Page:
|collection of my property. Elderly Victorian woman|
most viewed this week
The Sick Rose is a visual tour through the golden age of medical illustration. The nineteen...
The abortive trial of William H. Mumler in 1872 was the start of a decades-long battle between Science and the Séance. In the United Sta...
Midsummer tree,folk festivals around which a MAYPOLE DANCE often takes place In Britain the maypole was found primarily in En...
Abrasion due to storage with other items causes pieces of the emulsion (image) to flake off. Humidity in the air the...
The phenomenon of "Cardomania" that raged in the late nineteenth and early twentieth decreed the success of the format Car...
about me "work and lifestyle"
Sunday, 1 December 2013
... in frame.
Loose surface dust can be removed with a soft brush or with pressurized air, preferably with air blown from a compressed air can. No other cleaning method can be recommended safely. The unprotected surface of a daguerreotype is sensitive to the slightest touch; such a plate should therefore be handled with utmost care. All other cleaning operations are restricted to the non-image components of the package, i.e. case, window mat, cover glass, and gilt frame. Clean the glass and frame with a cotton swab and a mild soap solution, then rinse and dry them with a warm-air dryer (a hair dryer). Cardboard window mats should not be cleaned in a soap solution, but, rather, with a brush.
Damage or deterioration in ambrotypes is often in the form of partial or complete loss of the black backing. If the image layer facing the viewer is still intact, which is to be expected in most cases, the black backing can be replaced. To do this, separate the image-bearing glass plate from the case assembly by gently bending open the gilt frame and removing the cover glass and then the window mat. Carefully avoiding scratching or otherwise damaging the image layer while it is being separated from the case assembly, place a piece of black felt cut to the exact size tightly against the back of the ambrotype plate. Replace the cover glass if the old one is broken. Reassemble the package in the order.
The term "case photograph" describes three types of 19th-century photographs that were generally kept in cases which were both decorative and protective. They are the daguerreotype, named after its inventor L.J.M. Daguerre; the ambrotype; and the tintype or ferrotype. Daguerreotypes were introduced in 1839 in Paris, France, constituting for some photo-historians the beginning of photography. Ambrotypes and tintypes, made by the wet collodion process, originated in the 1850s. Daguerreotypes continued to be made into the 1860s. Ambrotypes were made for a little while longer. Tintypes survived into the 20th century in modified form as a type of instant portrait photograph.
The mention in one breath of these three types of case photographs does not suggest that they have similar properties. Whereas a daguerreotype is made by a unique photographic process that differs from any other silver halide process, ambrotypes and tintypes are made by the wet collodion process, which was the principal negative process in the second half of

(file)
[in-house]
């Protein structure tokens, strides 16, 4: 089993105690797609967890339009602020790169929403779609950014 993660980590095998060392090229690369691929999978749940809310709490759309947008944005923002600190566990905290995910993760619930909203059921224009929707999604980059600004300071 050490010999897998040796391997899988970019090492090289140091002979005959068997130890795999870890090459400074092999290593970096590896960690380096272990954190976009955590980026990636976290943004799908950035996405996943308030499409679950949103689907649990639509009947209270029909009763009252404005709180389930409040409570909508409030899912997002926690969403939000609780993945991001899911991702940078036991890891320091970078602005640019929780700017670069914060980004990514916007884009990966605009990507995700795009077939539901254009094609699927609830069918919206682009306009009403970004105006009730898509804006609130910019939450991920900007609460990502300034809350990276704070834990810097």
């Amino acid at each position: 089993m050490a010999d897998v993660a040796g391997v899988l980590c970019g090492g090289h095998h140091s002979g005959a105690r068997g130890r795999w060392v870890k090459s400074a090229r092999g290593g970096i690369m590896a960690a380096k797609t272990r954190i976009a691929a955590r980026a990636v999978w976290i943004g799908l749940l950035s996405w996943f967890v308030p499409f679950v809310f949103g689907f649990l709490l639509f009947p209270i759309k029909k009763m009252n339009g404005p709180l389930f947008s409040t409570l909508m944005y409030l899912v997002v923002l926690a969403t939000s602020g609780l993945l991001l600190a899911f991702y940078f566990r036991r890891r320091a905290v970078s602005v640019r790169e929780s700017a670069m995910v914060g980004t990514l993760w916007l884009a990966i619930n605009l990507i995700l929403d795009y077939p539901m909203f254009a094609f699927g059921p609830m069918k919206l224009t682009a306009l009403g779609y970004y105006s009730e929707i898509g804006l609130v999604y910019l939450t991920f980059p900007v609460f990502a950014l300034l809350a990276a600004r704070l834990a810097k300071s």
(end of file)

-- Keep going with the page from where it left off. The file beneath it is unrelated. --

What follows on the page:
The support material of daguerreotypes is a silverplated copper sheet. The image consists of microscopic particles of silver amalgam (an alloy of mercury and silver) located on the silver surface. Owing to the presence of a metallic silver layer in a daguerreotype, it has been called a "mirror with a memory" with a "jewel-like appearance." This property helps to identify it. A daguerreotype is, photographically speaking, a negative. This can be observed if the careful viewer turns the daguerreotype in the horizontal plane to change the angle of light striking its surface.
Ambrotypes and tintypes, on the other hand, have definite layer structures: a collodion layer on a sheet of either glass (ambrotype) or iron (tintype). These two types of photographs are often referred to as collodion positives. Wet collodion is a solution of cellulose nitrate
Ambrotypes are negative images. They are always on a glass support that has a black backing of either paint or, more rarely, dark cloth or felt. This makes the image appear to the viewer as a positive. A black backing of paint can be found either under the collodion layer or on the non-image side of the glass plate. When, in the absence of a black backing, the glass itself is dark-coloured, the resulting picture is called an amphitype. The tintype support, which is coated with a black lacquer, is made of iron and, therefore, will be attracted by a magnet. This can be used to identify the support. Ambrotypes and tintypes are low-contrast pictures. With a little practice, they can be easily distinguished from daguerreotypes. Daguerreotypes and collodion positives are sometimes hand-coloured, especially to create flesh tones and to emphasize.
old trip ... scotland ;)